Literature / Death Comes as the End

Death Comes as the End is a 1944 work of Historical Detective Fiction by Agatha Christie, set in Ancient Egypt. It is the only one of its kind, all other works of Christie being set in the 20th century, and she drew inspiration from her work with her archaeologist husband Sir Max Mallowan. It was at least partly written on a dare by family friend and Egyptologist Stephen Glanville.

The story takes place in Thebes in 2000 BC, and is told from the perspective of young widow Renisenb. Her family's lives are turned upside-down when her father, Imhotep, brings home a new concubine Nofret, a wicked young woman who begins to exert undue power over the family, much to the chagrin of Imhotep's three sons, Yahmose, Sobek and Ipy and their wives. Everyone seems to have a motive to kill Nofret after she goes too far, so when she is found to have fallen to her death from a cliff, an accident seems unlikely. When more deaths occur, rumours arise of a curse on the house, or of Nofret's vengeful ghost.

In August 2016, BBC announced that an adaptation would be screening in 2017; however, as of August 2017, no screening date or further information has been released.

The story contains examples of:

  • Ax-Crazy: The murderer becomes this after tasting power and violence for the first time after years of being submissive and repressed.
  • Based on a True Story: The Heqanakte papyri are a sequence of letters from the Middle Kingdom of Ancient Egypt exchanged between the head of a Big, Screwed-Up Family and his long suffering eldest son which describe a domestic situation similar to that of the Imhotep family. As far as we know it did not lead to murder in Real Life.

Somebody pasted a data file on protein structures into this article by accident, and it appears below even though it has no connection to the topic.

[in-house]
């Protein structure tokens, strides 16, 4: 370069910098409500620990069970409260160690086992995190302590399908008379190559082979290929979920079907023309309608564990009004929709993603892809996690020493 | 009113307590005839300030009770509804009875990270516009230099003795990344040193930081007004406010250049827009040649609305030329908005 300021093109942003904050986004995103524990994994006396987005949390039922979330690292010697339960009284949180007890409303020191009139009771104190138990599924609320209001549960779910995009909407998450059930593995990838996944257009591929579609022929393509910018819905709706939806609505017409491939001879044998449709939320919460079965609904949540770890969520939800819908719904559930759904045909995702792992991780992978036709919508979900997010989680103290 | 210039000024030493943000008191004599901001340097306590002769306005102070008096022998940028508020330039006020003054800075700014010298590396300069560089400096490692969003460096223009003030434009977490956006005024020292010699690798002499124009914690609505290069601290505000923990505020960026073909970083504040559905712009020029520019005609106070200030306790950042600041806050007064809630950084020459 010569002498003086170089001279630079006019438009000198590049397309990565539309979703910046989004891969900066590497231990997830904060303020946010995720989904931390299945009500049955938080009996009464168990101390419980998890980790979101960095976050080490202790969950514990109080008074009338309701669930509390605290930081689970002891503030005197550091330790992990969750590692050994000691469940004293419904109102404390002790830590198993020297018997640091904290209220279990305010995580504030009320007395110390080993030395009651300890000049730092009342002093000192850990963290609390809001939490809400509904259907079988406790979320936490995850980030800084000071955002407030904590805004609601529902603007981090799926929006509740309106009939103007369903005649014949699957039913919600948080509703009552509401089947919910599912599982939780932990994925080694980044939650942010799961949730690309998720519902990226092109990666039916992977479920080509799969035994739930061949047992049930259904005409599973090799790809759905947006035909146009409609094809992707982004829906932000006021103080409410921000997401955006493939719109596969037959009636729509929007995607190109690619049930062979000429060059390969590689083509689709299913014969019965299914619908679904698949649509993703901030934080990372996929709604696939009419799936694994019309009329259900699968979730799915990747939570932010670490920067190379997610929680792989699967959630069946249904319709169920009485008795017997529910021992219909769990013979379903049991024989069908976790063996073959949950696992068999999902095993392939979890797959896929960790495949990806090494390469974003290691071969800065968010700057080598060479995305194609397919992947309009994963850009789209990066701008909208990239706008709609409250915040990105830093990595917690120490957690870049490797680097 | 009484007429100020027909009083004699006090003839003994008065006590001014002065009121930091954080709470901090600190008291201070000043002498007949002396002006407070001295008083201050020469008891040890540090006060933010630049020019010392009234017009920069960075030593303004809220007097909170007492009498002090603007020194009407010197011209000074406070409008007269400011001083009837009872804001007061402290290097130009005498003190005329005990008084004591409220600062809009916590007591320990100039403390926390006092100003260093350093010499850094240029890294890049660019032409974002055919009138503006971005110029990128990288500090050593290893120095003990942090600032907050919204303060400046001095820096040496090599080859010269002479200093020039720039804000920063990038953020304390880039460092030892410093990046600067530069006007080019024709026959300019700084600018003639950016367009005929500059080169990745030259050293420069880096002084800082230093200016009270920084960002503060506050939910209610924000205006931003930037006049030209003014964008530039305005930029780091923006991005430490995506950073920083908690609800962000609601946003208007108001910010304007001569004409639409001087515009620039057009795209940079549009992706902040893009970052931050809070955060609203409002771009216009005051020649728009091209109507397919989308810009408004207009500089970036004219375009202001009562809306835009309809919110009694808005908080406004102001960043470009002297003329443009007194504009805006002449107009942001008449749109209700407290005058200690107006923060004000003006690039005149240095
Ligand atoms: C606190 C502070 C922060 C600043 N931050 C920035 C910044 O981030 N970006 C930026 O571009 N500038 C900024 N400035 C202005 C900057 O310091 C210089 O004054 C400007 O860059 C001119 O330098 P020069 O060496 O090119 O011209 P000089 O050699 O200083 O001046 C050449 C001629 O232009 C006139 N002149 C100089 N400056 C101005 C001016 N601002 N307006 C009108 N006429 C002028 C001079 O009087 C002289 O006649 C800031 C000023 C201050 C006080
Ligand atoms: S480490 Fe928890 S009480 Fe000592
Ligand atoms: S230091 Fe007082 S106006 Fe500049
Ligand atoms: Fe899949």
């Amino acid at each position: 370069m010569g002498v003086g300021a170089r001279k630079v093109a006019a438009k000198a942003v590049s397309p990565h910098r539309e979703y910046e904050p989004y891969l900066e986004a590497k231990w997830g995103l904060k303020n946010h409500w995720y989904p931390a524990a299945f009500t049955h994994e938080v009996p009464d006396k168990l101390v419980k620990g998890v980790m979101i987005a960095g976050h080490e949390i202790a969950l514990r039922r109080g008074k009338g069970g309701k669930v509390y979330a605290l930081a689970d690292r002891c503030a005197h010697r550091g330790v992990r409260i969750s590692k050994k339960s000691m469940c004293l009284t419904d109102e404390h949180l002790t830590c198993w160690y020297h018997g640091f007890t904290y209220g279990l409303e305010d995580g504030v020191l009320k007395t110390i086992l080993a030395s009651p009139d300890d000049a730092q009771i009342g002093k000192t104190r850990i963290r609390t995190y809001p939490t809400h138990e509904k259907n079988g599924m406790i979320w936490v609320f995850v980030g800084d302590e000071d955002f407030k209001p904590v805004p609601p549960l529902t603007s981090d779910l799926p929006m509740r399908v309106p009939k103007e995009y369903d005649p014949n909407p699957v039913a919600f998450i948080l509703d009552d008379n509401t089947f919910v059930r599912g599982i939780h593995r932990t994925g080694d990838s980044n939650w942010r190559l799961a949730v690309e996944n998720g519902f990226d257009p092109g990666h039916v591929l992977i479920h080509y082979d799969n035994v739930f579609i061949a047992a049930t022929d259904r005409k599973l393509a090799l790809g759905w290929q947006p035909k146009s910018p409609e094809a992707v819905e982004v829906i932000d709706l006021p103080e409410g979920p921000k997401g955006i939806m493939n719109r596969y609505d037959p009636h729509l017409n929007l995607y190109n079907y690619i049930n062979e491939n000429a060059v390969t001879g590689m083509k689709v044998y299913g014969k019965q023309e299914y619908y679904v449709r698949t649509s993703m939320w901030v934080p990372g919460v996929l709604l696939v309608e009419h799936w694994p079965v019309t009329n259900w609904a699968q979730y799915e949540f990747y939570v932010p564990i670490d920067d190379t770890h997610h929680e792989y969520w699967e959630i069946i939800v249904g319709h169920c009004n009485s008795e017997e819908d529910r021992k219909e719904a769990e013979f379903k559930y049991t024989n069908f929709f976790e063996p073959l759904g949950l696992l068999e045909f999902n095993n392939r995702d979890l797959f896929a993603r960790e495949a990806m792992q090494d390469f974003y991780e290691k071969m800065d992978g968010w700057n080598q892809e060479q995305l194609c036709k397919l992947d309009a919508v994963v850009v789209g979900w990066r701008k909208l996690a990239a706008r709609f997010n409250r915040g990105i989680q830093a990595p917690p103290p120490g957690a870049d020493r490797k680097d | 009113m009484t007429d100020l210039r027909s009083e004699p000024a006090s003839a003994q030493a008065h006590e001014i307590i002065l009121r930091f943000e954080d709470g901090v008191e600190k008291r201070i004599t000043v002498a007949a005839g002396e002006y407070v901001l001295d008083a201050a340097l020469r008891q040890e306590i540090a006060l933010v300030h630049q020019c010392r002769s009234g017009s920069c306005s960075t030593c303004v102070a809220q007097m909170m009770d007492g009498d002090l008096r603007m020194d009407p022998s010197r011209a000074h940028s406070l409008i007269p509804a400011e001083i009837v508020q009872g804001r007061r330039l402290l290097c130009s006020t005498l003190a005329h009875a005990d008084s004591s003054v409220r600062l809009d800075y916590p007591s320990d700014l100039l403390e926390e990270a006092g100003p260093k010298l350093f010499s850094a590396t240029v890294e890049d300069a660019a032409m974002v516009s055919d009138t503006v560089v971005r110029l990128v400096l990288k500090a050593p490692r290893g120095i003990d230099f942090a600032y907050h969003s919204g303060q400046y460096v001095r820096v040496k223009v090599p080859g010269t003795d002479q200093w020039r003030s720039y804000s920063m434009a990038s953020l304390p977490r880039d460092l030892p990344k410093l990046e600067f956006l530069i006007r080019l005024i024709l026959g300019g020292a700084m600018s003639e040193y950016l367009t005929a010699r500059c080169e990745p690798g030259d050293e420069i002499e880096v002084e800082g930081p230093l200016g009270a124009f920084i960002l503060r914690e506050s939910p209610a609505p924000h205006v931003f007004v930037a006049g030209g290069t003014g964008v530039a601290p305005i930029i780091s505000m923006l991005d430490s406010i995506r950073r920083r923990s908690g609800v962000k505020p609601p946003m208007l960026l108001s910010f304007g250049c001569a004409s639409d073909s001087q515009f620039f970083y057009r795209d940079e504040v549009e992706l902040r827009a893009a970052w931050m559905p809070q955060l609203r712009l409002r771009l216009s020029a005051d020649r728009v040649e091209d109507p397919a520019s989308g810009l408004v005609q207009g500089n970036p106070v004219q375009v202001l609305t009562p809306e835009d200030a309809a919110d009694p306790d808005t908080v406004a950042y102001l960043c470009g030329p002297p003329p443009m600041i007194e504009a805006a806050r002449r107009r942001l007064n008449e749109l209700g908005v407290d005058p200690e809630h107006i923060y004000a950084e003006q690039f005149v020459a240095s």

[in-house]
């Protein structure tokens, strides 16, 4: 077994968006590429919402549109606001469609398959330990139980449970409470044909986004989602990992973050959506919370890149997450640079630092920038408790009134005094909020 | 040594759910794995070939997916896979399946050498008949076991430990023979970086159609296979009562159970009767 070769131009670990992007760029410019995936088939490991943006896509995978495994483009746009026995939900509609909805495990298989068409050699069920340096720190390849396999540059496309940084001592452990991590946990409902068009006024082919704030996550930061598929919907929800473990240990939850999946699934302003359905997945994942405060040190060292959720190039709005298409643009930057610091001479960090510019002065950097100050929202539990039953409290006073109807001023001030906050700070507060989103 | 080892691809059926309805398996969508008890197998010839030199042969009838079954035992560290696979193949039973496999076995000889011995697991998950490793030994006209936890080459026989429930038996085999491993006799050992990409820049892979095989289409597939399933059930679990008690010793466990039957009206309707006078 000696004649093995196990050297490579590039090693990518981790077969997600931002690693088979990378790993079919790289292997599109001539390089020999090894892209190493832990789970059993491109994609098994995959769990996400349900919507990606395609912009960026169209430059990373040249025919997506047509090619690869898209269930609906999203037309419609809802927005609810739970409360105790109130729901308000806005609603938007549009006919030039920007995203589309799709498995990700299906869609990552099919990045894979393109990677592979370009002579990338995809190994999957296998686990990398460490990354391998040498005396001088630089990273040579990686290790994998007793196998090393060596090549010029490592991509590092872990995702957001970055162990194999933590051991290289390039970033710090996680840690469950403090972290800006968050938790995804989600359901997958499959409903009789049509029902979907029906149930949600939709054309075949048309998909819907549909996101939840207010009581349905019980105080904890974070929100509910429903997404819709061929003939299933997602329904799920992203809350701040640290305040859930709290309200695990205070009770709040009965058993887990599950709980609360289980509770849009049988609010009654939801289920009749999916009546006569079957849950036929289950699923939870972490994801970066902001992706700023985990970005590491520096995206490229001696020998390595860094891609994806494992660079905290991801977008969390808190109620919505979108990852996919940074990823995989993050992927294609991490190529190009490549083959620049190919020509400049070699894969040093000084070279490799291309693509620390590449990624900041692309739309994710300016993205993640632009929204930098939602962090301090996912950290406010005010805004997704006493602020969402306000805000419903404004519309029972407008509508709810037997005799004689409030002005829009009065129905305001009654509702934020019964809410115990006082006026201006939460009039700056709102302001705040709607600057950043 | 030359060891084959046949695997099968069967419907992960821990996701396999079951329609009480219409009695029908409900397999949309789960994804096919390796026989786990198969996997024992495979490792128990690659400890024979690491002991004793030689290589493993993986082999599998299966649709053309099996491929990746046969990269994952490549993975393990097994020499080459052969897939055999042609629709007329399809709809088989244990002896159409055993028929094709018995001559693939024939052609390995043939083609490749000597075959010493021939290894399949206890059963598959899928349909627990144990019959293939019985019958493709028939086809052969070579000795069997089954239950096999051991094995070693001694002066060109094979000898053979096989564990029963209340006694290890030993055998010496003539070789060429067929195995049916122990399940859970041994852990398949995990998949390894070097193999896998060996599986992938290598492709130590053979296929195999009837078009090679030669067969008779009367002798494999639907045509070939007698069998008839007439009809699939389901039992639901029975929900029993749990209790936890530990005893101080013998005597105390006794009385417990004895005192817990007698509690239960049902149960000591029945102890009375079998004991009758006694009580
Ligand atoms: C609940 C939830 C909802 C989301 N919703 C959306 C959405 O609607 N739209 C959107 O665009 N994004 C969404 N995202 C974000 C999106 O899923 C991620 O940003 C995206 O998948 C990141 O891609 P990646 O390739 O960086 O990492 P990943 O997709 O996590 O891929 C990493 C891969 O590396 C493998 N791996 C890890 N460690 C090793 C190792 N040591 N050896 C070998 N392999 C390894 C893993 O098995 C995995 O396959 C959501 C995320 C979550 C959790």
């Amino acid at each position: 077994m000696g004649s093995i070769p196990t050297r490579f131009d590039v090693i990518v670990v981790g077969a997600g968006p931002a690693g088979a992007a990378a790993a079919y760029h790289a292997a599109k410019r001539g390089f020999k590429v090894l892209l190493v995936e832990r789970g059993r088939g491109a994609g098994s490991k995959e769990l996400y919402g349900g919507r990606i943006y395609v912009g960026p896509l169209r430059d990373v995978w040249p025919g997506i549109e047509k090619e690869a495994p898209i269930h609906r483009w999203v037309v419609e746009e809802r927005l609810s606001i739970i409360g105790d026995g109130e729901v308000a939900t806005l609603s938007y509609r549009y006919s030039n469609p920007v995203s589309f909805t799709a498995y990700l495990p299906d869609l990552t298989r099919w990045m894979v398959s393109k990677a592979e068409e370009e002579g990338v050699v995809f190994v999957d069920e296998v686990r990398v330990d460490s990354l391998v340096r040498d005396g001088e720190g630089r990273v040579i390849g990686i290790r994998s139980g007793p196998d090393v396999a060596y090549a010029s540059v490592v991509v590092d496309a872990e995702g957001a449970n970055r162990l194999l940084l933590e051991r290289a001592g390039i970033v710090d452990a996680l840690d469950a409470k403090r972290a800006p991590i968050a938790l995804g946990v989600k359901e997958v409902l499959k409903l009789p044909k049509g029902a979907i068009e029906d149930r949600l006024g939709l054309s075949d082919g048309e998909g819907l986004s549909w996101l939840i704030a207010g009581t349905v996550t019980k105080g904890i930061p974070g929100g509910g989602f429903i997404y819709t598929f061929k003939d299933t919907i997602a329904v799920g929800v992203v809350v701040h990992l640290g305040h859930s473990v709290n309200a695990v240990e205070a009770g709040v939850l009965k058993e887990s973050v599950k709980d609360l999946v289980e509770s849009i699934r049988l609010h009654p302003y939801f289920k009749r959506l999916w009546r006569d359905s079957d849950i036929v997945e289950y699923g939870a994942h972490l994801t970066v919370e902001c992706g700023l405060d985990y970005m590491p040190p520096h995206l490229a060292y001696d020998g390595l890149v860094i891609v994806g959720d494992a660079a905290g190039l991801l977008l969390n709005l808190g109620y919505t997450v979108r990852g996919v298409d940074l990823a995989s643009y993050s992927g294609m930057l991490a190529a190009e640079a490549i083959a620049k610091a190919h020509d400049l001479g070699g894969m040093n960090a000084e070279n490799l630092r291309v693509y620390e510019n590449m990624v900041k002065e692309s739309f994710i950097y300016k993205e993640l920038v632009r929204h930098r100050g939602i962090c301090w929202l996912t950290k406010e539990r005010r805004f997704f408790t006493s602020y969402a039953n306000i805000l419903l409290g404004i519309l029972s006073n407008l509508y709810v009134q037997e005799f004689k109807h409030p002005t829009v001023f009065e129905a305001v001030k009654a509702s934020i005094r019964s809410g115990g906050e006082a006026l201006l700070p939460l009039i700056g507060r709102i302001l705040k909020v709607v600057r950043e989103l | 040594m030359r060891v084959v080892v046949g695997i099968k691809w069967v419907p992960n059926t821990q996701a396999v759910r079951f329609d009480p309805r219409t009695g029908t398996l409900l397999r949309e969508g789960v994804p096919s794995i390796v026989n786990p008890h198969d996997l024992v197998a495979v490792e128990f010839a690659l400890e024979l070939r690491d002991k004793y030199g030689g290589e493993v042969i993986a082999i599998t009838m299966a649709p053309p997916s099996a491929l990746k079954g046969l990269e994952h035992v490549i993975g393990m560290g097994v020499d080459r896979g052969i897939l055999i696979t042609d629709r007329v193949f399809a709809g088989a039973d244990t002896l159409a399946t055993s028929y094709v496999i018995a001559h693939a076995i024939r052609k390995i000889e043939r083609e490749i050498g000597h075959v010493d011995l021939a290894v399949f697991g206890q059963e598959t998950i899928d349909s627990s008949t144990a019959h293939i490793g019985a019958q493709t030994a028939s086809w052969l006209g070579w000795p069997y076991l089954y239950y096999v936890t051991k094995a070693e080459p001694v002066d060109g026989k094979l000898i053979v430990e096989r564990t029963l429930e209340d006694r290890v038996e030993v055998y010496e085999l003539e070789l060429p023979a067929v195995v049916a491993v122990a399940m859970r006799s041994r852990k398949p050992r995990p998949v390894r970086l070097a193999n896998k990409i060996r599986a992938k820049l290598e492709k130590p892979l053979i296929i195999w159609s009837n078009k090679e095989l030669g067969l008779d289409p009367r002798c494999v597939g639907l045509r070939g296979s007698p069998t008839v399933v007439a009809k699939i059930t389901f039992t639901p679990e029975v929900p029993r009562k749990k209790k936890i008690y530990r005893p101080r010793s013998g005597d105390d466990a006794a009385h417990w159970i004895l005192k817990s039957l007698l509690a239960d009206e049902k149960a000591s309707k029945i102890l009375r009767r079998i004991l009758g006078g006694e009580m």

• Beauty Is Bad: Averted, unusually for Christie. The handsome scribe Kameni is a good (although not faultless) man who falls in love with Renisenb; after some soul searching, she ultimately chooses Hori instead. Out of Imhotep's sons, the murderer is the only one not described as handsome, although the other two are jerks.
  • Big Damn Heroes: Hori saves Renisenb from becoming Yahmose's next victim by shooting him dead.
  • Big, Screwed-Up Family: Becoming even more so when Nofret starts to bring out their dysfunctional sides.
  • Black Comedy: In one scene, the undertaker offers volume discount on enbalming.
  • Black Sheep: Sobek, the second son, is a hard-drinking womanizer who wastes money on expensive dancing girls.
  • Childhood Friend Romance: Renisenb and Hori at the end of the story.
  • The Corrupter: Nofret is this. Subverted, however, because as Hori explains, rather than bringing the darkness in from outside, she merely brought out the repressed darkness that was already there in the family members.
  • Death by Irony: In the linen storeroom, Henet taunts the spirit of Imhotep's dead wife: "I'm the mistress here now and I'm telling you that your linen will bandage yet another body. And whose body is that, do you think?" - moments before the killer sneaks up behind her and mummifies her alive in linen.